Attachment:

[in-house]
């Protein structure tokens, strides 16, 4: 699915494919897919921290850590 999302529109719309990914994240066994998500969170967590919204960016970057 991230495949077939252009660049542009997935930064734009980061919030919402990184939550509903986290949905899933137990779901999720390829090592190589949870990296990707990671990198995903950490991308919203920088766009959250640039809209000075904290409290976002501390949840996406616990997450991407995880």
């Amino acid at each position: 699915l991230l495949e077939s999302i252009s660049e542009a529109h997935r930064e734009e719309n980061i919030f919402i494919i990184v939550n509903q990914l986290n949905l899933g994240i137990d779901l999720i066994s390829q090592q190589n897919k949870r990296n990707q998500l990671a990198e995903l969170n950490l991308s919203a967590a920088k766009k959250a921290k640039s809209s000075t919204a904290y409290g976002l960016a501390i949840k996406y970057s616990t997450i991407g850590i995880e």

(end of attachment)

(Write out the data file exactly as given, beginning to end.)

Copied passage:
[in-house]
């Protein structure tokens, strides 16, 4: 699915494919897919921290850590 999302529109719309990914994240066994998500969170967590919204960016970057 991230495949077939252009660049542009997935930064734009980061919030919402990184939550509903986290949905899933137990779901999720390829090592190589949870990296990707990671990198995903950490991308919203920088766009959250640039809209000075904290409290976002501390949840996406616990997450991407995880």
């Amino acid at each position: 699915l991230l495949e077939s999302i252009s660049e542009a529109h997935r930064e734009e719309n980061i919030f919402i494919i990184v939550n509903q990914l986290n949905l899933g994240i137990d779901l999720i066994s390829q090592q190589n897919k949870r990296n990707q998500l990671a990198e995903l969170n950490l991308s919203a967590a920088k766009k959250a921290k640039s809209s000075t919204a904290y409290g976002l960016a501390i949840k996406y970057s616990t997450i991407g850590i995880e």